Yup, it seems the Verizon Dumb Dad is still alive and well. In this commercial for the Motorola Q9, a doofus idiot who's texting while walking down his neighborhood sidewalk, bumps into some pipes and forgets who he is. Well, thanks to the Moto Q 9c, he can look himself up and search for directions to his house where, upon arrival, his wife (one assumes), screams, "get out!", to which loser Verizon Dumb Dad responds, "That voice. Now I remember."
The only reason Verizon gets away with this shit is a.) they are the best network and can do whatever the hell they want and b.) the pendulum hasn't yet swung back to where it's cool to make women look like the air headed refrigerator models they once were.
Nothing warms the heart like the sight of a kid schooling his parents on the importance of travel insurance.
Also see Did you have a nightmare?: "Dents are easy to fix, but liability's the nightmare! Ah, don't get up. I'll tuck myself in." I kinda want to hug him. Or buy him a graphing calculator.
You know what would be awesome? If this kid and the Umpqua lemonaire got together and built the ultimate risk-free lemonade stand, equipped with biodegradable paper cups (to appease the environmentalists) and curved corners for child safety.
Created by Goodby, Silverstein & Partners and directed by Biscuit's Noam Murro, Comcast has ditched the Slowsky turrtles in favor of some hyped up, freaked out, genetically fucked with rabbit with jet turbines strapped on its back driven by an over-caffeinated kook all to,...ya know...illustrate how fast Comcast internet is. I like.
Hmm. Nothing like a good tube of Crest to gloss over the travesty of modernization at the cost of childhood play. Yes, Crest can, in fact, make even the destruction of a playground in favor of a power plant seem, well, pleasant.
Here's another. This one makes even lice seem like a good thing.
In "School," a Greenpeace ad by DDB/Paris, a teacher poses this question: "What do you want to be when you grow up?"
Her students' responses are laced with guilt-inducing grownup undercurrents: climate worries, health concerns and capitalist gusto conceived in ecological exploitation. Fascinating.
Take Back the Tour -- not to be confused with Take Back the Night, though it wishes to be taken just as seriously -- is a movement that aims to "champion [Tour de France] riders who compete clean, while giving a platform ... to [their] passionate fan base."
More to the point, it reminds bike junkies that VERSUS (the sponsor!) is "the exclusive cable television home of the Tour de France."
"Show me another sport that's as tough, as demanding and as epic in its grandeur, grit and beauty than the Tour de France, but it's a competition that has seemingly lost its way over the past few years," said SVP Bill Bergofin of Marketing and Promotions for VERSUS. "[This] campaign ... will provoke a dialogue ... which will hopefully help to restore the Tour to its glory."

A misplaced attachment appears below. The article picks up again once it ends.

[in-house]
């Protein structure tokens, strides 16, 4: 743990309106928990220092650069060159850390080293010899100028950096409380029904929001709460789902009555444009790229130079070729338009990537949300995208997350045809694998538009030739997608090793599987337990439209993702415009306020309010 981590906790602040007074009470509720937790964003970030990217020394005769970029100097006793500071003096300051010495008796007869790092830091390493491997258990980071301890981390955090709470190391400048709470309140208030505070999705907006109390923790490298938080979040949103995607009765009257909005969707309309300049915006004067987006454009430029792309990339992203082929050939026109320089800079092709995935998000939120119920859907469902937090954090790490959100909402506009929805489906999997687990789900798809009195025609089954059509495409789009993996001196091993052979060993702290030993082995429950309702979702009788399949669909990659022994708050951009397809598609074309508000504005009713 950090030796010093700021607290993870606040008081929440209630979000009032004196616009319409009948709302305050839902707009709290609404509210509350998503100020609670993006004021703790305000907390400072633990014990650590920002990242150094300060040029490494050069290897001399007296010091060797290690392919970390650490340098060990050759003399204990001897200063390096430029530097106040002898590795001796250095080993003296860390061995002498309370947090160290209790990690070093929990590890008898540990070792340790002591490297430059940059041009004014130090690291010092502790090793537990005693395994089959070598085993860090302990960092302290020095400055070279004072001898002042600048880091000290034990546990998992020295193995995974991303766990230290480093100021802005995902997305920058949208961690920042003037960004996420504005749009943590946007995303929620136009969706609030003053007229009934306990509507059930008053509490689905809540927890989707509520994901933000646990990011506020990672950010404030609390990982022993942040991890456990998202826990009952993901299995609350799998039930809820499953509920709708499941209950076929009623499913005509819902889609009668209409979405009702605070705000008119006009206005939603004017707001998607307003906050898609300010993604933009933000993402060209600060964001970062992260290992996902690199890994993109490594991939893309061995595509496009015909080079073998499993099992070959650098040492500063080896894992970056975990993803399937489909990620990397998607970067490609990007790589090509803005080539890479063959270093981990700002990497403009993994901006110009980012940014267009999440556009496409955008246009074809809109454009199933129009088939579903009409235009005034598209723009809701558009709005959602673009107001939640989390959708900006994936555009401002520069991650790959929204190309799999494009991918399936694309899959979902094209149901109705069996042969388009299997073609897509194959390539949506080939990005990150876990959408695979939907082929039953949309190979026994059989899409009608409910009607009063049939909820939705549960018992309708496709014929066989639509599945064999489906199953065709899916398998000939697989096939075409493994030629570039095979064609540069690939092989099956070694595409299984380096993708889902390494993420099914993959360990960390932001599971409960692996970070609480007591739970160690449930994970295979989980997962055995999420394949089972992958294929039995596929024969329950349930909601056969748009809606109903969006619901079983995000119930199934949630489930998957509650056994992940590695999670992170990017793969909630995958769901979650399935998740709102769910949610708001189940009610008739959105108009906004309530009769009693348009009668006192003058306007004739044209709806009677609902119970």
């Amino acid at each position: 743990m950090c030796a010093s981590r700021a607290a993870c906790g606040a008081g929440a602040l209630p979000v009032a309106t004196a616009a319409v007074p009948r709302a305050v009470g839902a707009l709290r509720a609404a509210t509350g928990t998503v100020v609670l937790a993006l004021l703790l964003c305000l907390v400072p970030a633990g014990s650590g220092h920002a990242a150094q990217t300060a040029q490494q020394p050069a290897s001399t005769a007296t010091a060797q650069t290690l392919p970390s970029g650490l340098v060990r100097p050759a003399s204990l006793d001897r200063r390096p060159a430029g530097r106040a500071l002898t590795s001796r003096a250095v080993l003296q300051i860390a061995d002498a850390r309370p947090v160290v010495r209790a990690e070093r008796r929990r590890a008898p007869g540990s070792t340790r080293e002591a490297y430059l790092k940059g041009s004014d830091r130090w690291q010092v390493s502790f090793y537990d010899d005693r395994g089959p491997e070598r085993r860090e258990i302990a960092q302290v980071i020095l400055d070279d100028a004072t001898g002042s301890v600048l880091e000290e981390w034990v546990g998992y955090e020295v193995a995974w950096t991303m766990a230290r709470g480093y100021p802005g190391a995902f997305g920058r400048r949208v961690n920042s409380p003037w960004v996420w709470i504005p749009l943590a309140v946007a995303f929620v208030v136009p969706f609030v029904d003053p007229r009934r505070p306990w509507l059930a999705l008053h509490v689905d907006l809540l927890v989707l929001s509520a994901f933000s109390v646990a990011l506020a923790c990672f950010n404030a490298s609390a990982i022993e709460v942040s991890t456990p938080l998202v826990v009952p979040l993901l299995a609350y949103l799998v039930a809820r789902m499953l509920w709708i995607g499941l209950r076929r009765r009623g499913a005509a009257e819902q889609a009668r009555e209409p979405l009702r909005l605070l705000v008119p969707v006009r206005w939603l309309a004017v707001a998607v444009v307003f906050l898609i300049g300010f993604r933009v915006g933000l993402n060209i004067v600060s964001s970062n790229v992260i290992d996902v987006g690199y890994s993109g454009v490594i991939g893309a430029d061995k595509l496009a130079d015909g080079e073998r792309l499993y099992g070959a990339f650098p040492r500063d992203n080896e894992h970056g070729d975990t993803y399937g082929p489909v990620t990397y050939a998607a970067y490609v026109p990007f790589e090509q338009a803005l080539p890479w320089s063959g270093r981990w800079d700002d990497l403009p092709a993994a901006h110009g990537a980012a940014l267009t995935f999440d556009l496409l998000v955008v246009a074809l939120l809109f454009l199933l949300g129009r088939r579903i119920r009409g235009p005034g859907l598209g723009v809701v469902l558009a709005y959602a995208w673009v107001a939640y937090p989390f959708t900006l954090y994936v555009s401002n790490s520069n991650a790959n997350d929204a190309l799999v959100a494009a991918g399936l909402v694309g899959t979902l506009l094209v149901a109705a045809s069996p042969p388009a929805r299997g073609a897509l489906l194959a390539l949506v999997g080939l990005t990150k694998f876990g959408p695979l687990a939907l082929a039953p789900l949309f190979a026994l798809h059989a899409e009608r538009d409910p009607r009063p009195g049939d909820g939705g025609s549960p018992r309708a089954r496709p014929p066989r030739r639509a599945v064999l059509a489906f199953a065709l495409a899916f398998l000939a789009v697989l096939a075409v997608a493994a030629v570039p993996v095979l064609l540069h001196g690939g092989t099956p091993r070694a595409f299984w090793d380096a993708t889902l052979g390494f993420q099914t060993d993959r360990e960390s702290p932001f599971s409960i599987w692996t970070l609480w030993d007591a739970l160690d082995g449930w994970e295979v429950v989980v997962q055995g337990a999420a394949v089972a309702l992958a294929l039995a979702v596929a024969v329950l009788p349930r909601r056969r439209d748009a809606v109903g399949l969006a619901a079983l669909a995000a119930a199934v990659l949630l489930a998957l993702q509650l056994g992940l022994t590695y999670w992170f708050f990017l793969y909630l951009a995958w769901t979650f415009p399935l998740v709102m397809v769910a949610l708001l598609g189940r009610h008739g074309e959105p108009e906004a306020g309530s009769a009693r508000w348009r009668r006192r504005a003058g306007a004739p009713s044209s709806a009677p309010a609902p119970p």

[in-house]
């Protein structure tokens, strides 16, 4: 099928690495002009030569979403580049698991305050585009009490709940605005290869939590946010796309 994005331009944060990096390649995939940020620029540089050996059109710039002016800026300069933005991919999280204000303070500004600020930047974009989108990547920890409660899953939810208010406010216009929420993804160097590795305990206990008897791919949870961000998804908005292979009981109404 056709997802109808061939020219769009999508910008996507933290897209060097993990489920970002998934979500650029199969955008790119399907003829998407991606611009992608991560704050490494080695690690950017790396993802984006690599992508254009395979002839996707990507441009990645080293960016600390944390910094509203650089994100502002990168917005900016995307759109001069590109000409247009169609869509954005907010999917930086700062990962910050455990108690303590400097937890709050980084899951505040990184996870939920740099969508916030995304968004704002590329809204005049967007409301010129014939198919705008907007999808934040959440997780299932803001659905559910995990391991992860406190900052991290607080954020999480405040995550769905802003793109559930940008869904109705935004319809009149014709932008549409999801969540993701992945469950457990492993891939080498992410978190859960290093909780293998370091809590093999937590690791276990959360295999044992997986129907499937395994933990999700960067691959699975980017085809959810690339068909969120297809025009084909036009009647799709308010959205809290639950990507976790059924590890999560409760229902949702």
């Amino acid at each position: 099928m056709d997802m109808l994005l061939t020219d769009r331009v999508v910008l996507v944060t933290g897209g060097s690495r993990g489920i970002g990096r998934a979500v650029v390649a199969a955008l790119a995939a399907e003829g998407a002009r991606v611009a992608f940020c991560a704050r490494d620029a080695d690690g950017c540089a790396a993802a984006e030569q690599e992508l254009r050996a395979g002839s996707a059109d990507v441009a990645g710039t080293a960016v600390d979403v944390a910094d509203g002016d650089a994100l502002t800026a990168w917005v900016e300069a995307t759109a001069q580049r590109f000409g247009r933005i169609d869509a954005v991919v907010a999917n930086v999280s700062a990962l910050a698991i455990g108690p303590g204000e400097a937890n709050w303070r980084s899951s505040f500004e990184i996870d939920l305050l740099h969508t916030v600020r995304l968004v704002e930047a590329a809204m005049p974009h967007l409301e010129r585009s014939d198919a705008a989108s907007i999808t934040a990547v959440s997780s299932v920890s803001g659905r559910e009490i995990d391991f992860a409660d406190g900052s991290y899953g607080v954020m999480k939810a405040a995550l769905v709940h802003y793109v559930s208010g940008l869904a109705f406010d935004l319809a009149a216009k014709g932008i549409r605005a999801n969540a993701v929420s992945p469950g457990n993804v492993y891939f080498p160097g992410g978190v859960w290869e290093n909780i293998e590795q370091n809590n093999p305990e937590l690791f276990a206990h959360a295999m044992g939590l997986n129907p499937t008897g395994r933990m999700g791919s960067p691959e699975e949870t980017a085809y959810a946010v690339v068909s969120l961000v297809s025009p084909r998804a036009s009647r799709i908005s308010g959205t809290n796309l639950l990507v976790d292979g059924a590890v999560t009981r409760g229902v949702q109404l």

Perhaps worried about Lexus poaching the literary crowd, BMW released an ad where Kerouac's On the Road is the star.
Feels a little Moulin Rouge-ish. You know, with the fast-paced prose and the music, the random intrusions of hitchhiking bands and too many cars and, at some point, a horse. (The pressie calls it "vibrating and action-packed." Which sounds a lot like an ad for a very expensive sex toy, actually.) I didn't like it at first, but after five or six watches I found it almost breathtaking.
The spot went live on Barcelona-based Agosto.tv and will also run on television. It's supposedly the first ad to be broadcast in HD to the Spanish market.
Voice-over text from On the Road is below.
If you want your seafood fresh, John West is the seafood company for you. From sea to retail and nothing in between. Ooo, ooo! Did I just write a tagline there? hardly. Anyway, John West fishermen go the extra mile to deliver their goods.
The campaign,from CheethamDell JWT, launches June 23 in Northern Ireland.
Derek Sewell of Blink, Toronto and Josefina Nadurata of Reginald Pike have started their own Toronto-based production studio, Holiday Films. The studio has eight directors already, and its objective is to "provide original creative solutions" for clients, says Nadurata.
Check out the Holiday Film Reel. The couple at left comes from a grandiose Cadillac ad whose music reminds me of the alien diva from The 5th Element. (It's probably the quickened tempo that strikes the memory.)
Spring's here. Some people make babies. Others start production companies.
If you've been following Adidas' "Impossible is Nothing" campaign for the Beijing Olympics, you're probably familiar with the format by now. Here's the final ad, featuring Feng Kun of the Chinese Volleyball Association and some disembodied eyes that are supposed to represent a Watchful Nation.
The pressure's on. I had that feeling at a spelling bee once. Unlike the CVA, I did not win my gold.
Previous spots: Together, Zheng Zhi and Hu Jia.